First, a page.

I'm sure there is some good service. I've signed up with T-Mobile and, thus far, they've not been bad. I'll see how good they are in comparison though when something goes wrong. That's when you need customer service to come through for you.

  5. Just out of curiosity, what speed was your Internet connection in Korea and what did it cost? Also, thanks for this post!

  6. You made me dig up my Korean bank book 'cause I just can't remember. I had ADSL and it was 30,000 won a month with no requirement to tie into other services or contract.

    I honestly can't remember the speed, but I remember the functionality. I could run multiple downloads/uploads or data streams and not have issues. Here if I run a YouTube video or iTunes radio stream, have it playing in the background and then click over to load a page, the buffering problem starts and the sound breaks up.

    My Time Warner wifi speed is at 54.0 Mbps...good Lord I'm in the dark ages, and I'm paying more for it. I'm pretty sure the Korean speeds was about double. Their upload speed is a bit slower though.

    It's painful dealing with an ancient and unresponsive system. I just hope nothing goes wrong with it because I doubt I'll ever get same day service from Time Warner...ever.

  7. Thanks Regina, I passed through Seoul on business in June 2008 and asked several people I met about their home Internet connections. As I recall (I should have kept better notes!), a 100 Mbps connection was ~$28 US at that time. It appears 30,000 won is currently $25.17, so your experience reinforces my recollection. Thank you.

    Here in Boston, I have Verizon FiOS service which claims to be 20 Mbps/5 Mbps and only(!) costs $59 per month. However, when I run http://www.speedtest.net/ I only achieve 20/5 Mbps off hours. In the evening it's more like 12/2 Mbps. I suspect you 54 Mbps connection is only the Wi-Fi link. The service behind that link is probably much less. http://www.speedtest.net/ would tell you.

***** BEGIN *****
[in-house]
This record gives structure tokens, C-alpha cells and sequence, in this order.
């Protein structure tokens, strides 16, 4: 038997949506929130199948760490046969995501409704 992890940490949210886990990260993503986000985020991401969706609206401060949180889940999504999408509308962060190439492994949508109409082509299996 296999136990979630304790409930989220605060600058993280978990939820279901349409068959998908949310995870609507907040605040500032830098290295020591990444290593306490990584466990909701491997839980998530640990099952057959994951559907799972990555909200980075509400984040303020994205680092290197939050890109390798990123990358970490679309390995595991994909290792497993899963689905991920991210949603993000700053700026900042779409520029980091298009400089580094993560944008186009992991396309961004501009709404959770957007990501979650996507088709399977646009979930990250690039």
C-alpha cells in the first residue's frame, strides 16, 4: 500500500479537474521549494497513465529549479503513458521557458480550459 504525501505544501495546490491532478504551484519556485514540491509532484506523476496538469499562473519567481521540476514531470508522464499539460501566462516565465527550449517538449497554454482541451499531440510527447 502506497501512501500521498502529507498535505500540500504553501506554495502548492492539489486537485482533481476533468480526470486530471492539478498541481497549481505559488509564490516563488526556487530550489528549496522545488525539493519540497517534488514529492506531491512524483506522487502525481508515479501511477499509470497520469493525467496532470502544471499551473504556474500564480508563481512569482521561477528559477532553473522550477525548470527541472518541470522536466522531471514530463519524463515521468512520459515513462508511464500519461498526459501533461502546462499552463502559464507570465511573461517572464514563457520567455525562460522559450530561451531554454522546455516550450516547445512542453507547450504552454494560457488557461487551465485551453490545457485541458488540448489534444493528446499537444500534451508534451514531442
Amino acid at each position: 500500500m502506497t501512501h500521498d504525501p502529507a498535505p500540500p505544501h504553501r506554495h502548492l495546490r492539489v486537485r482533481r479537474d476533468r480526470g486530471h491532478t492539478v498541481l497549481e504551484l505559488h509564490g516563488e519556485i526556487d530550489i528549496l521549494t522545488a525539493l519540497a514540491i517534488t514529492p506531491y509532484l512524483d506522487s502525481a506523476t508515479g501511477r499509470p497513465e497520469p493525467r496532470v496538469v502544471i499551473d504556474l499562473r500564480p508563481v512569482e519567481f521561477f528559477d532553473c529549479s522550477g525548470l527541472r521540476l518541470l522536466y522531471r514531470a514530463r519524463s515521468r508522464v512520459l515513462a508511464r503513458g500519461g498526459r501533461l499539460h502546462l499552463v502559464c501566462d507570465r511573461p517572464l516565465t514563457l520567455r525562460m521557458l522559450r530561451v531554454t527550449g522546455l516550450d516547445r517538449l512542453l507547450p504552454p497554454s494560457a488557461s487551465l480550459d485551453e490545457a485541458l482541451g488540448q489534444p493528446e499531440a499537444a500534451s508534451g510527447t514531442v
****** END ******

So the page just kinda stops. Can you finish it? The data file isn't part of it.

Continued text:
8. It sucks here, for sure.

    I miss my 100 Mbps connection. Thanks for making me home sick for Seoul :(

    I remember using SpeedTest.net. I just tried it and I'm sad: 7.25 Mbps download and 0.49 Mbps upload: SpeedTest Result for my NYC Connection.

    Just.shoot.me! Wait, I'm in the USA and people have guns here. Repatriating is a bitch, and I'm going to be recalibrating to USA-mode for awhile.

    I take that back. How about a strong drink instead?

  9. Thanks! I'm a bit ashamed as I used to bartend that I only have filtered water, diet soda, unsweetened soy milk and a bit of juice in my refrigerator. I'm going to have to settle for a cup of green tea :(

    Looks like I need to pick up some good beer.

    Anyway, glad I could help. More people here need to travel because looking at the SpeedTest rankings, of course South Korea is number one for download speed but the USA is 28th! That's just pathetic.


Hey there! Thanks for visiting my blog. It's my first blog, and I'm glad folks are still stopping by even though I'm no longer living in South Korea. Feel free to comment. If you want a personal answer, leave your email, and I won't publish the comment. Nasty comments and spam links will not be tolerated.